Inspired by a book by William Feaver
Directed by BJ Jones
At TimeLine Theatre
Hilarious yet poignant drama about artistic meaning an expression emerges as wonderful theatre.
“Art makes something possible that wasn’t there before.”
When told that there is no secret to art, Harry says: “If there’s not a secret—how come we don’t knaa what’s gannin’ on?”
TimeLine Theatre scores another terrific Chicago premiere with Lee Hall’s (Billy Elliott) The Pitmen Painters. Based on a book William Feaver that chronicled the real miners attempt to learn about art.
When a group of Northern England coal miners decide to try to better themselves by taking an art appreciation class, their instructor, Robert Lyon (Andrew Carter) has a class and cultural gap that seems insurmountable. His references to Italian Renaissance delivered more humor than understanding from the mostly uneducated miners. Lyon then decided that the best way for for the miners to understand art was to paint- to create art- so that they could appreciate the deeply personal feelings that the creative process involves.
It is 1934 and the miners still work hard and make little yet through their union’s Workers’ Educational Association (WEA), they have a unique opportunity to grow in self-expression that would raise them above their humble working class origins.
They come to be known as the Ashington Group of pitmen painters. The eccentric group consists of George Brown (the officious William Dick), Oliver Kilbourn (Dan Weller in a emotionally strong fine turn), Harry Wilson (James Houton), Jimmy Floyd (the hilarious Steven Pringle) and the Young Lad who observes (Jordan Brown). These miners quickly embrace Robert Lyon’s lessons by putting their working class raw personal instincts on their canvasses. Using Mike Tutaj’s video projections that illustrate actual works by the Pitmen Painters, we see each of their art works and we appreciate the critiques by Lyon and each other. Hall’s script is indeed an in depth theses on the nature of art and the power of individual expression. We come to realize that the meaning of an art piece lies in the eye of the observer and that ultimately there are no rules to art, that technique is easily over shaded by personal expression.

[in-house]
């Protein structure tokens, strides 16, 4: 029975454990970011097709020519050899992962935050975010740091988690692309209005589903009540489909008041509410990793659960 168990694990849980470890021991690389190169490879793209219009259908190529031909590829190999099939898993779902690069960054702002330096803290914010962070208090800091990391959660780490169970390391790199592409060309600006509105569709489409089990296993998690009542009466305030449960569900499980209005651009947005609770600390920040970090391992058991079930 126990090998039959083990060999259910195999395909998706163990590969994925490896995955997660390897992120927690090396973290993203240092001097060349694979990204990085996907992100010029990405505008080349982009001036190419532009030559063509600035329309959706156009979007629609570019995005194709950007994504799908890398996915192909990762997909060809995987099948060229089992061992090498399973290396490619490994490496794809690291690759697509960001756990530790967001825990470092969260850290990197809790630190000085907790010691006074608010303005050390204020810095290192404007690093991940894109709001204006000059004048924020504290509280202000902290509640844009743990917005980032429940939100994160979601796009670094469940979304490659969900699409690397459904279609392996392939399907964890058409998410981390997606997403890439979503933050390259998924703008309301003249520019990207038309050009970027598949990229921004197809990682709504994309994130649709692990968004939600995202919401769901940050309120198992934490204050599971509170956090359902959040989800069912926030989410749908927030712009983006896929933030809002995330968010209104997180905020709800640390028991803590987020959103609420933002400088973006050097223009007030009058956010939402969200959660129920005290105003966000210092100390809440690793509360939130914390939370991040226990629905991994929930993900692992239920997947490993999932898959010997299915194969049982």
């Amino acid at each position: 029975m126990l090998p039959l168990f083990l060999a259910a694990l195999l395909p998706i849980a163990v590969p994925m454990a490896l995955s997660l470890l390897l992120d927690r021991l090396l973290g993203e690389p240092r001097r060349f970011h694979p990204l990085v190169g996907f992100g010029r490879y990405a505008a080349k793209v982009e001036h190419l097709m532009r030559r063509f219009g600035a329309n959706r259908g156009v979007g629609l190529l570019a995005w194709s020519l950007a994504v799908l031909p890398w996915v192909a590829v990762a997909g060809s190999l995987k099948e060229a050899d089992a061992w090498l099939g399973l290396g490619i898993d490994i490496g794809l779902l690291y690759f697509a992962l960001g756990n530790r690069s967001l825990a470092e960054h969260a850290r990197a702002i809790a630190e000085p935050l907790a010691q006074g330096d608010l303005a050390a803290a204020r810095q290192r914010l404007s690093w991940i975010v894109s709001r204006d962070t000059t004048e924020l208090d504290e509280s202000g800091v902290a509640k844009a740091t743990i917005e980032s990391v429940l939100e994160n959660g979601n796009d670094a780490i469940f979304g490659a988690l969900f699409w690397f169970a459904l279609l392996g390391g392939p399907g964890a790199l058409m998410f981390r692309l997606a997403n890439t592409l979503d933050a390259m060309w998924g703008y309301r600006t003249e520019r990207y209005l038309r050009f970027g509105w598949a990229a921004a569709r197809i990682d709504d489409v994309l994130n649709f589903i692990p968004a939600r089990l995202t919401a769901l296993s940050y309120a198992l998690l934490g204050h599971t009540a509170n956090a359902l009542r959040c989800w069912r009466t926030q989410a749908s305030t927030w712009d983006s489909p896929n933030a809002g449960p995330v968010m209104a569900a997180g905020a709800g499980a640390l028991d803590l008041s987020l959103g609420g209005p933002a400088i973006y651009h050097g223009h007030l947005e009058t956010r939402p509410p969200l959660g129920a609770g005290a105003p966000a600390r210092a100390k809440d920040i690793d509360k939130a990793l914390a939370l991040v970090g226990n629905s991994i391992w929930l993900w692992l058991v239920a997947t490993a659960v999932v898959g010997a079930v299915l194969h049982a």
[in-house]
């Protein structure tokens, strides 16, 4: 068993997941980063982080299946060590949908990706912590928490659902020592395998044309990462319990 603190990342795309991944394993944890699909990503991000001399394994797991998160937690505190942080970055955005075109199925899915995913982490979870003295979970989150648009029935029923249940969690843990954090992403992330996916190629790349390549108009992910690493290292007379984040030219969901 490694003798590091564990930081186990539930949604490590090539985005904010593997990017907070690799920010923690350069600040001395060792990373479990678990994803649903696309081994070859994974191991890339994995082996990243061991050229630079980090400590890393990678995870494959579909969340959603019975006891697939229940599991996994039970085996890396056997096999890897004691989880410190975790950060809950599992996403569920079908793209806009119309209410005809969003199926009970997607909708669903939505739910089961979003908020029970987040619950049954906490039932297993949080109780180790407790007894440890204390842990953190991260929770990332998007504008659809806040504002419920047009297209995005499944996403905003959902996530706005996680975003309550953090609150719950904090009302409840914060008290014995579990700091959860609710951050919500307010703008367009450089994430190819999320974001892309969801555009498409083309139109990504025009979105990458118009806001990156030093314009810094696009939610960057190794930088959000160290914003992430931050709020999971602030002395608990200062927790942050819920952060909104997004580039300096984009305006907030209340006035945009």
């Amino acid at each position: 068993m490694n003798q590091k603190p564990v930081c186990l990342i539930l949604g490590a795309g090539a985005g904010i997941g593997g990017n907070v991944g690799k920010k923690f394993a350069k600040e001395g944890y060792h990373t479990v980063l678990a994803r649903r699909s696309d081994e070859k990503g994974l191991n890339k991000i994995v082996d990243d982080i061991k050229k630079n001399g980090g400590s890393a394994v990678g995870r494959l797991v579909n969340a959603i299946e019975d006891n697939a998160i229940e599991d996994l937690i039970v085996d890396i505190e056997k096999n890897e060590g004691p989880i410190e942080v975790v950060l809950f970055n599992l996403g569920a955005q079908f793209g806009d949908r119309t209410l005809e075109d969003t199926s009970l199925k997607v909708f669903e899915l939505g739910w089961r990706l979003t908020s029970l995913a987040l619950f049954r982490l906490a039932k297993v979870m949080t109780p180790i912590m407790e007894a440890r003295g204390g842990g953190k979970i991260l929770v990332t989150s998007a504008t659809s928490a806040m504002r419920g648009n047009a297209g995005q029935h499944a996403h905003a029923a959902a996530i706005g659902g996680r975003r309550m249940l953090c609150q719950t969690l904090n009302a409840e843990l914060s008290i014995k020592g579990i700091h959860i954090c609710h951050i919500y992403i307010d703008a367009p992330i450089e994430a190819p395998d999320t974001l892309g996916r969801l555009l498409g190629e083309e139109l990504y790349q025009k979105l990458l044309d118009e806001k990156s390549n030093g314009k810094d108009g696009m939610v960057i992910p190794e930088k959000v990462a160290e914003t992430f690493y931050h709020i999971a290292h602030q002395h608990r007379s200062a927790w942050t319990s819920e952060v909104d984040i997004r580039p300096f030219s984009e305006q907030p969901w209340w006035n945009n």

The journey of the Ashington Group from 1935 through 1947 is one of personal growth both as artists and individuals through a group mentality. We see how Oliver Kilbourn, the most dedicated painter of the group, flirts with an offer form the rich collector, Helen Sutherland (Loretta Rezos) to leave the mines and paint full-time. She offers to pay him more than his meager miner’s wage. But when Oliver meets famed painter Ben Nicholson (Jordan Brown), he learns that Nicholson envies Oliver because he and his group are free of paint what they want since they don’t depend on art sales to make a living. Oliver tells Helen: “I was my own boss!” (when he paint and he wants to stay that way).
Helen and Lyon arrange several exhibitions of Pitmen Painter art as well as trips to museums in London and Edinburgh. But World War II and time slowly dissipates the group. We see how cocky and almost elitist there miners become. Hall never talks about those who were less than inspired or had little artistic talent and we never experience how the other miners react to the groups fame. The ending depicts a movement in England away from any collective togetherness by labor groups making the Ashington Group a relic of the past. The play is a triumph of the human spirit that looks at art as an intrinsic part of the human condition. This story pays homage to that urge. BJ Jones and his cast gave truthful performances that make the discussion of art fun.
Talk Theatre in Chicago podcast
Date Reviewed: September 10, 2011
At TimeLine Theatre, 615 W. Wellington, Chicago, IL, www.timelinetheatre.com, tickets $32 & $42, Wednesdays & Thursdays at 7:30 pm, Fridays at 8 pm, Saturdays at 4 & 8 pm , Sundays at 2 pm, running time is 2 hours, 15 minutes with intermission, through December 18, 2011